This is not a bad time to be in opposition, if such a fate must befall the Labour Party.  Maurice Greene, former 100m world record holder, always used to say to be #1 you had to train as if you were #2 (look at the Bio, not the open-shirt picture); if you train like #1 you had no place to go.  And Labour undoubtedly did that – complacency was their reward.  The results of the election showed simply that the nation didn’t want Conservative or Liberal Democrat government, but that it didn’t want Labour in charge either.  The problems that existed still do and though time has eased them, as a public we still wait for corrections to be made and no government can sit comfortably until such a time as this happens.

So Labour need change and Andy Burnham has stepped into the leadership race in entirely the correct way.  His speeches bristle with the same intent and purpose as did those of Nick Clegg when making such broad impact during the televised debates.  Burnham approaches the race as if it is incidental to his will to make change, not vice versa, as was the overriding sentiment of the premiership of Gordon Brown.  He talks and acts as a man with an aim and this is what the Labour Party has lacked since the golden days when Tony Blair was popular.  It seems a simple solution to politics that for some reason politicians become more blind to the more seasoned they are; popularity wins votes and what makes politicians popular is to draw close to the people and their needs.

Burnham has critiqued both his party and its policies, closing in on the concerns of the electorate and at once distancing himself from the cobwebs of the last government.  He has time to garner support, if done well, and to build this start into a platform of real substance.  Not much stock was put in Conservative policies before May 6th and should reality unfold the same way, Labour may be in the favourable position of appearing to be the clean-up act to their own mess soon enough.  But what must be avoided are the mistakes of the past.  The whole affair that brought Brown into power reeked of every bad cliché of cronyism that there is; the party must learn, ironically, from Cameron and Clegg and inject life, not just shuffle the same cards and act like the hand is different.

The Miliband brothers, Diane Abbott, Ed Balls; all were senior enough in their own spheres to have had their chance to initiate change from within.  Waiting for the inevitable fall of Brown before stepping from the shadows to take his place, is the same typical tired story of the bland continuance of political mire that strangled the Labour Party government long before any recession did.  It’s not enough anymore.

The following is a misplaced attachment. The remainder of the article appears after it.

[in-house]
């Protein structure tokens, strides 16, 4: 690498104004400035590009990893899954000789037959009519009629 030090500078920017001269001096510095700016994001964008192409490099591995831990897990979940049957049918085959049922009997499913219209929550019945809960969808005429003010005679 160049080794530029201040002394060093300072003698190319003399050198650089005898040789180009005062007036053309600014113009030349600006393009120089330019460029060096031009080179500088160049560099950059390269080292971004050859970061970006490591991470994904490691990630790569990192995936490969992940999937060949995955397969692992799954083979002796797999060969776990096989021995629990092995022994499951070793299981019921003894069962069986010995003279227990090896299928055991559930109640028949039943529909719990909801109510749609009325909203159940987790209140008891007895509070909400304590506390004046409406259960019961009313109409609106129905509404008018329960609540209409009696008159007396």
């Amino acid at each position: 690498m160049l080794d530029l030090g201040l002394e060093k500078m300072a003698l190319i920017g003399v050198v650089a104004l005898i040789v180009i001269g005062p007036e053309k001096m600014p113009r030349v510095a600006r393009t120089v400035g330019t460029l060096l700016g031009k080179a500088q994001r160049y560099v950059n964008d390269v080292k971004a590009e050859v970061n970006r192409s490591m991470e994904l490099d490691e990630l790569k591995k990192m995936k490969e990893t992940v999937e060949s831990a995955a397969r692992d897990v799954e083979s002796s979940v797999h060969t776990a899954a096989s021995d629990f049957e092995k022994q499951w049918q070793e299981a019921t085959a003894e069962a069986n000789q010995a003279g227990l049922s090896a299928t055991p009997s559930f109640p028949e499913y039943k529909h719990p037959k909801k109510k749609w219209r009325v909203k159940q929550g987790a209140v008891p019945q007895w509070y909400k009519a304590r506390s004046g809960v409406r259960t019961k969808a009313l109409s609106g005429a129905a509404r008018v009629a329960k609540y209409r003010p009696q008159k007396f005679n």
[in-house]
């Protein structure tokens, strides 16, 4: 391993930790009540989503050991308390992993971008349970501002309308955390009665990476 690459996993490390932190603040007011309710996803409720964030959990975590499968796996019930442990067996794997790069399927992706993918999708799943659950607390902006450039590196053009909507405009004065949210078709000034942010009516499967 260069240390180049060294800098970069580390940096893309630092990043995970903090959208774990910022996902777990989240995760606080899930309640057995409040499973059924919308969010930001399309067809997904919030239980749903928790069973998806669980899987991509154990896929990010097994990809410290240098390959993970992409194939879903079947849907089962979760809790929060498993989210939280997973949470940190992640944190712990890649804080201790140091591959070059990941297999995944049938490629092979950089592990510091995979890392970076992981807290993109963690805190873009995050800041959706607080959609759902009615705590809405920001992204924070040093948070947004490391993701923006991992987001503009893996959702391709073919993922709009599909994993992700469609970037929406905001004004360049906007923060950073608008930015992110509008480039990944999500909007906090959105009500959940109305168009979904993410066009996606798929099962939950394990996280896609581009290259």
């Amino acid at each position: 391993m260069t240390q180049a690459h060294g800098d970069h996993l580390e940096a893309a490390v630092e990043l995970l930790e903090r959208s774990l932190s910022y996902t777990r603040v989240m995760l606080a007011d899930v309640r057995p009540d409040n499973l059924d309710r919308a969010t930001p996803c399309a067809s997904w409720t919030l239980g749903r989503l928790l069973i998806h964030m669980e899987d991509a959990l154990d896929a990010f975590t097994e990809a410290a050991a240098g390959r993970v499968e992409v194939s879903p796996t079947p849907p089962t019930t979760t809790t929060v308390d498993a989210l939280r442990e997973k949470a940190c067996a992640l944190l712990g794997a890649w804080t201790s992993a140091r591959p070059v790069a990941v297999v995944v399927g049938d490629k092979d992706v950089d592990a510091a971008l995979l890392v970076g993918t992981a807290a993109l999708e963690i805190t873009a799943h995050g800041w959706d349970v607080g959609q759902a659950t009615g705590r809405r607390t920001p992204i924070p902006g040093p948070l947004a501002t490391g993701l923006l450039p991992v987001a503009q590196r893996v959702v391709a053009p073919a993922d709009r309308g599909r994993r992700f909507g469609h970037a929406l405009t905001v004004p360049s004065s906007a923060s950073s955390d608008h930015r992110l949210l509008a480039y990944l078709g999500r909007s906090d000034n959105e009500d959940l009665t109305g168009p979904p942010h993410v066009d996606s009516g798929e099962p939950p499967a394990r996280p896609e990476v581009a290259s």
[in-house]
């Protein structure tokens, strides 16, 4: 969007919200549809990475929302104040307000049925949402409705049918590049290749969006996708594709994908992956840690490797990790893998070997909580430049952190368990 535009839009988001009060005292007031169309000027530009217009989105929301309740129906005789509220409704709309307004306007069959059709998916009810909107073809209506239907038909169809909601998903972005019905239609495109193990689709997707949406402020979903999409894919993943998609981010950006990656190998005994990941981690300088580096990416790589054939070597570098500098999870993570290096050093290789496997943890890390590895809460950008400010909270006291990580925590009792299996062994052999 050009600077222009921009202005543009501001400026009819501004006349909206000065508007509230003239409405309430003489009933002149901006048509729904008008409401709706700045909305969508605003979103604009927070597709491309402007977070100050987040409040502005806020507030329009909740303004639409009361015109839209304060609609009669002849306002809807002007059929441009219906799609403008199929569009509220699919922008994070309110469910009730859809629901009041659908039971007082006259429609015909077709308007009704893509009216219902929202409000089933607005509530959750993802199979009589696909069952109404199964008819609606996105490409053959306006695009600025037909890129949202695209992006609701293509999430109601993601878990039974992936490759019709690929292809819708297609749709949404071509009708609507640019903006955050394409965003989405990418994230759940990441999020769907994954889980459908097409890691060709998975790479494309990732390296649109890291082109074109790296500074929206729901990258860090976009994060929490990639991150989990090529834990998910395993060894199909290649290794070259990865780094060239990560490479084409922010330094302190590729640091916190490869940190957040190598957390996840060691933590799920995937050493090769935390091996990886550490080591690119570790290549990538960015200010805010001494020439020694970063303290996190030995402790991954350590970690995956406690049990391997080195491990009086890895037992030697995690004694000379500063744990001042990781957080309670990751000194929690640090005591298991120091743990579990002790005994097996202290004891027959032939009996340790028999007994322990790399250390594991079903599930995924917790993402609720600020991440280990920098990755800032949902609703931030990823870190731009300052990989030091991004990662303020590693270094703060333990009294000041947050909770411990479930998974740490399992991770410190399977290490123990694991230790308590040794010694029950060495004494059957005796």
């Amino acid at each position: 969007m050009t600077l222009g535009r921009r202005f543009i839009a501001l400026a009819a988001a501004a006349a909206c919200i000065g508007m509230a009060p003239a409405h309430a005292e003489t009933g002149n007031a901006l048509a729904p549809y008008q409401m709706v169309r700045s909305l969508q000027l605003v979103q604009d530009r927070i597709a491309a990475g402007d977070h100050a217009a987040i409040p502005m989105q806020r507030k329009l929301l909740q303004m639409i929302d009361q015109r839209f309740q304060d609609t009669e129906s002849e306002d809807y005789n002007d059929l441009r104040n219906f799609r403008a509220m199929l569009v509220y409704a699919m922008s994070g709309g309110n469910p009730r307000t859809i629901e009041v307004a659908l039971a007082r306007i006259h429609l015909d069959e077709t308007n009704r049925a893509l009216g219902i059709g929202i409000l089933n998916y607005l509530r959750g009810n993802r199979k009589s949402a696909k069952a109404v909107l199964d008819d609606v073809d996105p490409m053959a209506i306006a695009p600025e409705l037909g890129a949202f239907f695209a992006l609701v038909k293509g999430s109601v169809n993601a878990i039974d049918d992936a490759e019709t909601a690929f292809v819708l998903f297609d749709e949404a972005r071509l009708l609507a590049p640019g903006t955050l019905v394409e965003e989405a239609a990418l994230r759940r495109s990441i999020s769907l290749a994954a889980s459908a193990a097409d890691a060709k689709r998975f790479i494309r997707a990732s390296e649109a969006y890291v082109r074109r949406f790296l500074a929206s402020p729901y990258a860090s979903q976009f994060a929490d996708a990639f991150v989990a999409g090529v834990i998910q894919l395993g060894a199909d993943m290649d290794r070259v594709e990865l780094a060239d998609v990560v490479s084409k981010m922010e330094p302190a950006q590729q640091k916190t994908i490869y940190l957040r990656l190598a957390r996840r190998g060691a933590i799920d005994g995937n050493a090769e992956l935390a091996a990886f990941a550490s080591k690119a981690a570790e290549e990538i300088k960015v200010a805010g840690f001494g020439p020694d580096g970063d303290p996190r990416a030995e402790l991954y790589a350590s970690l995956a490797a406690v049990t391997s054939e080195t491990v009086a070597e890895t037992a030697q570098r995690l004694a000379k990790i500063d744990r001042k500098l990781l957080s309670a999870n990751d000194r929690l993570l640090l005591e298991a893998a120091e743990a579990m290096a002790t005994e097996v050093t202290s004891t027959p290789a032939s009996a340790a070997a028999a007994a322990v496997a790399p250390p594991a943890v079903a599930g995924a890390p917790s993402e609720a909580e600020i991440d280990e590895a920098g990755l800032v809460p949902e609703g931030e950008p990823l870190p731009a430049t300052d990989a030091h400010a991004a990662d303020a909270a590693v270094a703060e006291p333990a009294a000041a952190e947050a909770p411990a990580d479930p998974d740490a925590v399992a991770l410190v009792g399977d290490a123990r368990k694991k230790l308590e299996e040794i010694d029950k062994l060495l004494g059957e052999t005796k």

Ed Miliband reaching the level of internal votes needed to stand for the leadership is all well and good as a start, but alone it is simply a sign of recognition from members of a failed and fallen government that had its chance.  More must be done in order to gain any further ground than that internal recognition and sooner rather than later is the time for them all to realise this if a return to power is truly to be earned.

Exeter’s plans for independence are Pickled

The election month of May isn’t even done with yet but the Liberal-Conservative alliance has already dealt a hefty blow to localism in Exeter. Plans to allow Exeter to ‘break away’ from Devon County Council and form a unitary authority have been quashed by the new minister for dealing with all things local, Eric Pickles. Opponents to the new unitary authority i.e. the Lib Dem-Conservative dominated County Council argued that the unitary authority was all for the benefit of Labour (even though it’s actually run by the Lib Dems), so the new government’s response has been to rise above such narrow-minded power grabbing by reversing the decision made by parliament, and giving the Tories and Liberals in Devon what they wanted instead. So much for a move towards localism by Pickles!

I know that there are some on the left who are not keen on unitary authorities, and this is understandable. There is always a fear that it will result in job cuts and large amounts of money being spent on the changeover. But with the national deficit as bad as it is and the new regime looking to make ‘savings’, there’s nothing to suggest that the County Council won’t cut jobs anyway, and it seems unlikely that the Lib-Cons were going to allow Exeter City Council to throw money around redesigning logos and letterheads. Locally focused services are more likely to make it clear to local communities and the powers-that-be in town halls or Whitehall exactly what the frontline of public services actually consists of: schools, road maintenance, housing, street cleaning, and the administration that such services ultimately require. You name the service – its frontline; but what does frontline actually mean if such services provided in your area are very different to the services in another part of the county which falls under the same authority?

Exeter is a distinct community from rural Devon. Living here, I can never quite get over how huge the county is. Exeter to Barnstaple is about the same distance as Brighton to south London (and that’s only half the county); but in the South East, you’d pass through several local authorities on your way. It seems unreasonable to expect a farmer living fifty miles away on the moors of West Devon to care about congestion (which is pretty bad) or social housing demand (even worse) in an urban area like Exeter when he comes to vote in the County Council elections. People are asked to think of the bigger picture in general elections, but local election decisions are rightly based on our local experiences. But that’s the current set-up, mad as it is. It’s hard now to imagine Torbay or Plymouth being part of Devon County Council and it was only a matter of time before Exeter went the same way. If the government are serious about devolving power to local communities they could do worse than make a decent start by letting Exeter have its independence.